Tead Off wrote:Horses for courses. Gongfu cha is about packing the vessel and flash brewing. Is it better than filling 1/3-1/2 of the vessel and brewing longer? I think there are different answers to this question and many variables.
Gongfu cha is about brewing with skill and finesse out all that the tea can offer; too much, too little, too hot, too cold, etc. etc. and certain nuances will be missing or overpowered. The exact parameters are going to vary with each tea, but it's about your skill in brewing.
Joel Byron wrote:I have been quietly trying to learn about oolong teas. After all I like puerh, so I have the tools and skills for brewing it. So when I order 3-4 types of puerh I'll throw in a oolong now and then to see what's what.
But my first tries did not go well. I tried a vacuumed packed kind of tea with very bright green curly leaves called "Chinese tea gift" -- it tasted like the water from making collared greens. I mean, what are they thinking with this "gift" ?
Blech. Maybe I don't know how to brew it correctly? (very possible)
Then I thought I should aim for higher quality and got some "Bain Tian Yao, 2008" -- it was ok, not great, but it just made me long for the earthy and musty and greenish bitterness of puerh -- it was just too much like flowers. It was a nice taste, but it overwhelmed me.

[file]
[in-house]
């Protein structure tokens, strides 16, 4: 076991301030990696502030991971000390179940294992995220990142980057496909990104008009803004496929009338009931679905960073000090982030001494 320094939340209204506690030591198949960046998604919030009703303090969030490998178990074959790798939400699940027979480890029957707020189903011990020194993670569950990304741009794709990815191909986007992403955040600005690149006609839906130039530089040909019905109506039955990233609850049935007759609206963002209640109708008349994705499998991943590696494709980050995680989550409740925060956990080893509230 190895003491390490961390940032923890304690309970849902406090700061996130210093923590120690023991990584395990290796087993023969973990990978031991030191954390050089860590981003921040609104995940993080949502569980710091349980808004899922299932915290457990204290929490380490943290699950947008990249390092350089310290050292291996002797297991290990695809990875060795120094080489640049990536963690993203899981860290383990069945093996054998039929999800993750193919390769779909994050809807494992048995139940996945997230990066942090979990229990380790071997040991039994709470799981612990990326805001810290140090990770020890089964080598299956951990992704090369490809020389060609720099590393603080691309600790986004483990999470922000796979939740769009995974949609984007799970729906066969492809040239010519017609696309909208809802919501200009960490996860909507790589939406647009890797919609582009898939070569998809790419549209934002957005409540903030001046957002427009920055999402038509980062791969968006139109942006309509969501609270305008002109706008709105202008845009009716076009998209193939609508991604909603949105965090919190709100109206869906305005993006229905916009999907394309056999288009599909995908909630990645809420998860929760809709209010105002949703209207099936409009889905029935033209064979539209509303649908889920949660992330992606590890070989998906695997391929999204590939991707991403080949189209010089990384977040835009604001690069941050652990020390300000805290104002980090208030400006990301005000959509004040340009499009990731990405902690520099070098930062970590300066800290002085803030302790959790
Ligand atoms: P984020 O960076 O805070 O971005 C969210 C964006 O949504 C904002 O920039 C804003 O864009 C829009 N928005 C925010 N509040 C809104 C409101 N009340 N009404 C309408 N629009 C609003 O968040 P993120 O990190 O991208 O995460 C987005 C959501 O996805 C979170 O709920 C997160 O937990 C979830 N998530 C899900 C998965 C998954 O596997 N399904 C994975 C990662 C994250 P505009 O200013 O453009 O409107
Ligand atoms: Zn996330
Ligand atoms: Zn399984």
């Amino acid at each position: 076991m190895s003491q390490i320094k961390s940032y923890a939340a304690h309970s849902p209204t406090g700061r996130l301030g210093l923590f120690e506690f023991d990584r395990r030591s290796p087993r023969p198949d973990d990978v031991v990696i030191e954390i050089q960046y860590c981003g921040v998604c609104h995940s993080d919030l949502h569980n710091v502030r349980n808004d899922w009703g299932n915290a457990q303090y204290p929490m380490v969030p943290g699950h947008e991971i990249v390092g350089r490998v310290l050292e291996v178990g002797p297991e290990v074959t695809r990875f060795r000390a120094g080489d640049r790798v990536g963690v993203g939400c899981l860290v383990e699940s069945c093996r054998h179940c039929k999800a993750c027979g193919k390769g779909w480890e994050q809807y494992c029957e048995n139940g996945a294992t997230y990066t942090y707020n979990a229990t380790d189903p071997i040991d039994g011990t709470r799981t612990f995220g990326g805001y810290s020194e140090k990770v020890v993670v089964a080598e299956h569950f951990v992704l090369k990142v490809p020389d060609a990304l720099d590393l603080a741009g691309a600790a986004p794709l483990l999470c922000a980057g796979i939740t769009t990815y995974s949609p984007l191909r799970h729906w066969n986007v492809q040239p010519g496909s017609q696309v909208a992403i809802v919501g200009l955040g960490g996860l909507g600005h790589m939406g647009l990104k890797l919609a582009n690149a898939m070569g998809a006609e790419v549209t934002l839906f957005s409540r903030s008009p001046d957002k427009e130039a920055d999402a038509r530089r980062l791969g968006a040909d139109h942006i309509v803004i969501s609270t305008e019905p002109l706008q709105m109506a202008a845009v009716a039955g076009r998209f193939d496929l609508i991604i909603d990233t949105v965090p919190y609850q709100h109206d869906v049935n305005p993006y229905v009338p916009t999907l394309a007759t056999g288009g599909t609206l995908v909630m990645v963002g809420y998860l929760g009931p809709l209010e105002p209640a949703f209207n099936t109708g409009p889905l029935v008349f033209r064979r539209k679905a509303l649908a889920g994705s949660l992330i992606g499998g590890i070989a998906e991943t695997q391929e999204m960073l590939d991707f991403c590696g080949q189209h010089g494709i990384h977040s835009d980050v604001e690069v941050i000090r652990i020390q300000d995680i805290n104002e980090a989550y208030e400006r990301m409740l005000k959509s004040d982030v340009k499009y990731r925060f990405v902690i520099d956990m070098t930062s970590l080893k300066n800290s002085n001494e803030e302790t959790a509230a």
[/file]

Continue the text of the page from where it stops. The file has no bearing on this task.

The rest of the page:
So now I know what I like, but I still don't know how to identify it. What are the general categories of types of tea that I should look for to explore more of this last kind of oolong?
1. Brewing puerh and oolong aren't exactly the same, and different oolongs need different parameters. As Tim said, it takes time to learn to brew well.
2. Beware "gift teas." Those are often pretty low-quality. It's also silly to try a low-quality tea and judge an entire type of tea by it.
3. Teas straight out of a vacuum pack aren't going to taste right; they're going to need to acclimate. Letting leaf breathe for some time (day or days) helps almost any oolong, but I often find that something vacuum packed at the farm needs a bit more.
4. Puerh people often like Wuyi yancha because it will have many of the same 'dimensions,' but you shouldn't limit yourself. It's likely that you'll like others too, once you've had good ones brewed well, but the longer you wait the harder it will be to learn to brew different teas as habits become entrenched. It'll also help your palatte.
Oolong offers a huge variety of characteristics, and it will just take time and experience to get there. Be patient and understand that as soon as you come to any solid conclusions or judgements, it will probably be summarily contradicted.